If AMD wants to succeed, they might consider something that Intel is also thinking of doing. Intel is having trouble gettings its chips into tablets and phones especially, so they have considered making their own... AMD could do a lot better getting their CPU's in PC's if they started selling them. Control the whole supply line and pass the savings on to the consumer and beat Intel and Intel Inside PC makers on price. Intel can't do that for fear of pissing of all its customers but AMD doesn't have many bridges to burn.

    Yes, making PC's is a very low margin industry but that is partly because you are buying all the parts from third parties. AMD wouldn't be doing that. The profit on the CPU inside the PC would be part of the profit of their PC. The profit on the graphics card would be part of the profits on the PC.

    Risky and unconventional but unless THEY build the PC, they are always going to have a hard time getting their CPU into the PC.

  • Re:Products (Score:2, Interesting)

    by The Mighty Buzzard ( 878441 ) on Saturday February 18, 2012 @03:06PM (#39086903)

    Mobile devices had nothing to do with it. Mobile chips are easy. Take your desktop chip and cut the clock speed in half. Poof, it runs cooler and with less power. Yes, that's an oversimplification.

    The problem was AMD didn't bet hard enough on ramping up clock speeds. Hertz to Hertz, AMD makes a better processor. Dollar to dollar, AMD makes a better processor. Top of the line to top of the line, Intel beats the pants off AMD. THAT is their problem.

  • I read this sentence (Score:5, Interesting)

    by dargaud ( 518470 ) <(slashdot2) (at) (> on Saturday February 18, 2012 @03:16PM (#39086939) Homepage
    From TFA:

    Dell – then the world’s biggest PC maker – received billions of dollars to “remain monogamous” with Intel. At their peak in the first quarter of 2007, payments from Intel made up 76% of Dell’s quarterly operating income: $723 million against a total of $949 million.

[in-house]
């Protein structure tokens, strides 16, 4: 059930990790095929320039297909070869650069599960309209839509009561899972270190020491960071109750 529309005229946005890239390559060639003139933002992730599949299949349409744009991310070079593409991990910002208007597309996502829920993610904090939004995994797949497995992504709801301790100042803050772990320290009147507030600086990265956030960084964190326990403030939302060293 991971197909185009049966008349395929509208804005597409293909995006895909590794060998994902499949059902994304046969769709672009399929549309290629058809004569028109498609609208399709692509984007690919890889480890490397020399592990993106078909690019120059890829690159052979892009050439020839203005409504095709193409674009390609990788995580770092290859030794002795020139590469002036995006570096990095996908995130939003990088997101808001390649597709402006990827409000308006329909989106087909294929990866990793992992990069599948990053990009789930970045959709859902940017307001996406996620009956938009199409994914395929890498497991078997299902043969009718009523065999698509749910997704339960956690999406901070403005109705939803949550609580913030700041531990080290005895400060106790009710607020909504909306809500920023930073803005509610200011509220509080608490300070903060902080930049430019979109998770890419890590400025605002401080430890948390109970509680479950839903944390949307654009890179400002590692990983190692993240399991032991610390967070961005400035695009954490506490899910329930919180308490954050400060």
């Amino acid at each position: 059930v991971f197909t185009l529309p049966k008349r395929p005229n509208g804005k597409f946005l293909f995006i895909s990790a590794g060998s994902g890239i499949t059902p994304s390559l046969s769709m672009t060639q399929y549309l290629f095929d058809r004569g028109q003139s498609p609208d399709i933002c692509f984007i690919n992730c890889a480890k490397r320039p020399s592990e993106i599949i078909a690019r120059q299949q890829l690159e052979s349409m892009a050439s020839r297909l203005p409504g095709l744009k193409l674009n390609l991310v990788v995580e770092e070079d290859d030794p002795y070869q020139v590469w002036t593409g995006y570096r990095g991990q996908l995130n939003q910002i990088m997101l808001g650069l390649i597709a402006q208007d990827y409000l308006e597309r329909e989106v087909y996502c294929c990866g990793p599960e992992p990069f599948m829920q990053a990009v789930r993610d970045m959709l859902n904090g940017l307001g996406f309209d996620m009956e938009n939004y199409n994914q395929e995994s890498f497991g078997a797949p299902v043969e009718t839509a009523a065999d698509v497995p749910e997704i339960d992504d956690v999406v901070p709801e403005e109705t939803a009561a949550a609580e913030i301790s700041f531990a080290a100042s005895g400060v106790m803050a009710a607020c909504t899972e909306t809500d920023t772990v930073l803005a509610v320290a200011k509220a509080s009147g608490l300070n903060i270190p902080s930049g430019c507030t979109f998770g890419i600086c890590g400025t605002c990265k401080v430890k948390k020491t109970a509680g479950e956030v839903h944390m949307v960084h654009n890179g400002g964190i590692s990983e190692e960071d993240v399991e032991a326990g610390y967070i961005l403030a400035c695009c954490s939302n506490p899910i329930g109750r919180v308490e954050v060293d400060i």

And I really wonder why Intel hasn't been gutted and salted for monopoly abuse, with its CEO and main backers arrested. How can it not be MORE clear than that ?!?

  • Re:Products (Score:4, Interesting)

    by cynyr ( 703126 ) on Saturday February 18, 2012 @03:19PM (#39086965)

    the APUs? sure, go find me a similar power consumption intel with 6 sata3 ports on a mini-itx board. Also they are far better GPU wise than intels atom. [] Find me an Intel (or ARM) replacement in the same power envelope and I'd be interested.

    To be honest my x6 is plenty fast enough, I'm sure I could buy faster, but for the same price and wanting sata3 ports it gets tricky to do in mini-itx on intel.

  • Re:Products (Score:2, Interesting)

    by The Mighty Buzzard ( 878441 ) on Saturday February 18, 2012 @03:20PM (#39086981)
    No, aside from the K6-pre-Pentium2 days and a year or two around Athlon64/Pentium4, AMD has lagged behind in performance of their top of the line processors. Yeah, they've always given better value for the dollar spent but that's not especially useful when you're 10-20% behind in performance.
  • by afabbro ( 33948 ) on Saturday February 18, 2012 @03:21PM (#39086987) Homepage
    Itanic is not a buggy or bad design. It's just a design without a good market. If you were doing a lot of computation where that last .01% of performance was important and you had the time/budget to write Itanium-specific assembler, you'd love Itanium (64 64-bit registers is nice). It's just solves problems that most people don't have.
  • Re:Products (Score:5, Interesting)

    by lightknight ( 213164 ) on Saturday February 18, 2012 @03:27PM (#39087031) Homepage

    It certainly didn't help that computer manufacturers have treated AMD as a budget CPU for many years. Looking back through history, a fair number of AMD CPUs were actually superior to Intel CPUs, but when paired up with crap motherboards and computer manufacturer's attempt to nickle and dime everywhere they could (emulated sound card? why not, it won't tax the CPU that much; (supposedly, in a few cases) emulate part of the video card using the CPU? why not, that won't tax the CPU much), Since the CPU is so overtaxed dealing with things it should not, you get crap performance, and begin to associate that brand of CPU with crap in general.